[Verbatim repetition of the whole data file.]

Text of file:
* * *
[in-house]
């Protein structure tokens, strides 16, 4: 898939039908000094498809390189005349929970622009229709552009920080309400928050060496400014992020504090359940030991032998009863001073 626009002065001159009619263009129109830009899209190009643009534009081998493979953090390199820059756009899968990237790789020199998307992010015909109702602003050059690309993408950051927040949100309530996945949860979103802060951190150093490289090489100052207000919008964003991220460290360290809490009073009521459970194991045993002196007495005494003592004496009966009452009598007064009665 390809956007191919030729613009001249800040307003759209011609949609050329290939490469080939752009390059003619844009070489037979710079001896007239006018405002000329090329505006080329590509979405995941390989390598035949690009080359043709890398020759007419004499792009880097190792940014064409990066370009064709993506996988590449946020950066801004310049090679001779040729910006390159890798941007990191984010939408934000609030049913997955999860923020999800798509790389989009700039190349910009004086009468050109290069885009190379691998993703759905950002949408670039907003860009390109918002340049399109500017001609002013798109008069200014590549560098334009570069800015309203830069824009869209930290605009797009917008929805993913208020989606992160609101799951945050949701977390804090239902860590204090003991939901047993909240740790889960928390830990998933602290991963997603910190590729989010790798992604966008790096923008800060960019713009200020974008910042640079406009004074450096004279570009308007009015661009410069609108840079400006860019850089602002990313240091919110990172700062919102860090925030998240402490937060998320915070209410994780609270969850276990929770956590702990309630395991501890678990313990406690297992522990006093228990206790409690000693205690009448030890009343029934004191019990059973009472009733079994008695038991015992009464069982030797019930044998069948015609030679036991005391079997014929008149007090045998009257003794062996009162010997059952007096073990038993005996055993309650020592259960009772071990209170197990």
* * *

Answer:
[in-house]
């Protein structure tokens, strides 16, 4: 898939039908000094498809390189005349929970622009229709552009920080309400928050060496400014992020504090359940030991032998009863001073 626009002065001159009619263009129109830009899209190009643009534009081998493979953090390199820059756009899968990237790789020199998307992010015909109702602003050059690309993408950051927040949100309530996945949860979103802060951190150093490289090489100052207000919008964003991220460290360290809490009073009521459970194991045993002196007495005494003592004496009966009452009598007064009665 390809956007191919030729613009001249800040307003759209011609949609050329290939490469080939752009390059003619844009070489037979710079001896007239006018405002000329090329505006080329590509979405995941390989390598035949690009080359043709890398020759007419004499792009880097190792940014064409990066370009064709993506996988590449946020950066801004310049090679001779040729910006390159890798941007990191984010939408934000609030049913997955999860923020999800798509790389989009700039190349910009004086009468050109290069885009190379691998993703759905950002949408670039907003860009390109918002340049399109500017001609002013798109008069200014590549560098334009570069800015309203830069824009869209930290605009797009917008929805993913208020989606992160609101799951945050949701977390804090239902860590204090003991939901047993909240740790889960928390830990998933602290991963997603910190590729989010790798992604966008790096923008800060960019713009200020974008910042640079406009004074450096004279570009308007009015661009410069609108840079400006860019850089602002990313240091919110990172700062919102860090925030998240402490937060998320915070209410994780609270969850276990929770956590702990309630395991501890678990313990406690297992522990006093228990206790409690000693205690009448030890009343029934004191019990059973009472009733079994008695038991015992009464069982030797019930044998069948015609030679036991005391079997014929008149007090045998009257003794062996009162010997059952007096073990038993005996055993309650020592259960009772071990209170197990």